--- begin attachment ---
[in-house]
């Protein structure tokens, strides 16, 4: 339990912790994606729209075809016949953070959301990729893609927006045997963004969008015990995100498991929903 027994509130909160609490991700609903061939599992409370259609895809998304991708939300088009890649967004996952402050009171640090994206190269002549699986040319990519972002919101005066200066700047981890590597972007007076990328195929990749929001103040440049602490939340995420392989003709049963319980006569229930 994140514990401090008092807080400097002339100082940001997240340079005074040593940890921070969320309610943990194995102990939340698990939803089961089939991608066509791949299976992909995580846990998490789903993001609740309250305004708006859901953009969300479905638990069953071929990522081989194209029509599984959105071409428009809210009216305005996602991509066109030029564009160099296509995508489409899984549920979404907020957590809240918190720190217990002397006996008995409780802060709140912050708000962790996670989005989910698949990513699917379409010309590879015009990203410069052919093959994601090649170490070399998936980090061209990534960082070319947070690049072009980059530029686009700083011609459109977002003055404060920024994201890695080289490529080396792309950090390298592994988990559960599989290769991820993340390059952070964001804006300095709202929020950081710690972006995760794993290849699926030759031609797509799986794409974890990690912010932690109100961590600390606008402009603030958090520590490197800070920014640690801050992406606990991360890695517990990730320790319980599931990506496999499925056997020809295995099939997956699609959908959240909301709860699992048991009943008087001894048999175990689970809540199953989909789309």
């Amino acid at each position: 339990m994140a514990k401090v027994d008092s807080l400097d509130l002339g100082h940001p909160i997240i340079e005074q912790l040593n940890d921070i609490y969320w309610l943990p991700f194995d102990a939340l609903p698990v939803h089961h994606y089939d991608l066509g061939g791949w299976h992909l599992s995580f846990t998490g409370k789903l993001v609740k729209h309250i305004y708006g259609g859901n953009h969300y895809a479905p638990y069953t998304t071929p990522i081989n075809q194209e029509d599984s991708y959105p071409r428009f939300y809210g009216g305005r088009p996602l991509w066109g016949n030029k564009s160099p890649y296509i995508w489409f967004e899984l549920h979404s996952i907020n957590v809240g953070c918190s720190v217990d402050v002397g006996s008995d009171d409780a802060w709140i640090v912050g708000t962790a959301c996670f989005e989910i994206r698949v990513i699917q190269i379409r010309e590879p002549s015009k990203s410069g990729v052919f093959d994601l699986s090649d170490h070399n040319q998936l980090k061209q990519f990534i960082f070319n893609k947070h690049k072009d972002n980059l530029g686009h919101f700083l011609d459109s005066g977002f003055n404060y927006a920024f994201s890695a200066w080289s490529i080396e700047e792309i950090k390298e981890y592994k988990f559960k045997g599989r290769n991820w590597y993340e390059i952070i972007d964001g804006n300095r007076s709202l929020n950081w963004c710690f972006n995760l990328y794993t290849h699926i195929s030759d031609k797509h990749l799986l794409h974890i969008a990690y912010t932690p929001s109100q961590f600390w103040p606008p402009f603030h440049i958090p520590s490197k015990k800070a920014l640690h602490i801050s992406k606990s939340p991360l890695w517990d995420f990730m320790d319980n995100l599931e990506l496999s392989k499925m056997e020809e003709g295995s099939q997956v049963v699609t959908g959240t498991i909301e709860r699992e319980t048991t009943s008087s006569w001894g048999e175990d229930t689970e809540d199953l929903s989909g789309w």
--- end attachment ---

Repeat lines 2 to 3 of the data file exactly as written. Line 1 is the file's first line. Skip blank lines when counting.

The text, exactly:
């Protein structure tokens, strides 16, 4: 339990912790994606729209075809016949953070959301990729893609927006045997963004969008015990995100498991929903 027994509130909160609490991700609903061939599992409370259609895809998304991708939300088009890649967004996952402050009171640090994206190269002549699986040319990519972002919101005066200066700047981890590597972007007076990328195929990749929001103040440049602490939340995420392989003709049963319980006569229930 994140514990401090008092807080400097002339100082940001997240340079005074040593940890921070969320309610943990194995102990939340698990939803089961089939991608066509791949299976992909995580846990998490789903993001609740309250305004708006859901953009969300479905638990069953071929990522081989194209029509599984959105071409428009809210009216305005996602991509066109030029564009160099296509995508489409899984549920979404907020957590809240918190720190217990002397006996008995409780802060709140912050708000962790996670989005989910698949990513699917379409010309590879015009990203410069052919093959994601090649170490070399998936980090061209990534960082070319947070690049072009980059530029686009700083011609459109977002003055404060920024994201890695080289490529080396792309950090390298592994988990559960599989290769991820993340390059952070964001804006300095709202929020950081710690972006995760794993290849699926030759031609797509799986794409974890990690912010932690109100961590600390606008402009603030958090520590490197800070920014640690801050992406606990991360890695517990990730320790319980599931990506496999499925056997020809295995099939997956699609959908959240909301709860699992048991009943008087001894048999175990689970809540199953989909789309």
């Amino acid at each position: 339990m994140a514990k401090v027994d008092s807080l400097d509130l002339g100082h940001p909160i997240i340079e005074q912790l040593n940890d921070i609490y969320w309610l943990p991700f194995d102990a939340l609903p698990v939803h089961h994606y089939d991608l066509g061939g791949w299976h992909l599992s995580f846990t998490g409370k789903l993001v609740k729209h309250i305004y708006g259609g859901n953009h969300y895809a479905p638990y069953t998304t071929p990522i081989n075809q194209e029509d599984s991708y959105p071409r428009f939300y809210g009216g305005r088009p996602l991509w066109g016949n030029k564009s160099p890649y296509i995508w489409f967004e899984l549920h979404s996952i907020n957590v809240g953070c918190s720190v217990d402050v002397g006996s008995d009171d409780a802060w709140i640090v912050g708000t962790a959301c996670f989005e989910i994206r698949v990513i699917q190269i379409r010309e590879p002549s015009k990203s410069g990729v052919f093959d994601l699986s090649d170490h070399n040319q998936l980090k061209q990519f990534i960082f070319n893609k947070h690049k072009d972002n980059l530029g686009h919101f700083l011609d459109s005066g977002f003055n404060y927006a920024f994201s890695a200066w080289s490529i080396e700047e792309i950090k390298e981890y592994k988990f559960k045997g599989r290769n991820w590597y993340e390059i952070i972007d964001g804006n300095r007076s709202l929020n950081w963004c710690f972006n995760l990328y794993t290849h699926i195929s030759d031609k797509h990749l799986l794409h974890i969008a990690y912010t932690p929001s109100q961590f600390w103040p606008p402009f603030h440049i958090p520590s490197k015990k800070a920014l640690h602490i801050s992406k606990s939340p991360l890695w517990d995420f990730m320790d319980n995100l599931e990506l496999s392989k499925m056997e020809e003709g295995s099939q997956v049963v699609t959908g959240t498991i909301e709860r699992e319980t048991t009943s008087s006569w001894g048999e175990d229930t689970e809540d199953l929903s989909g789309w």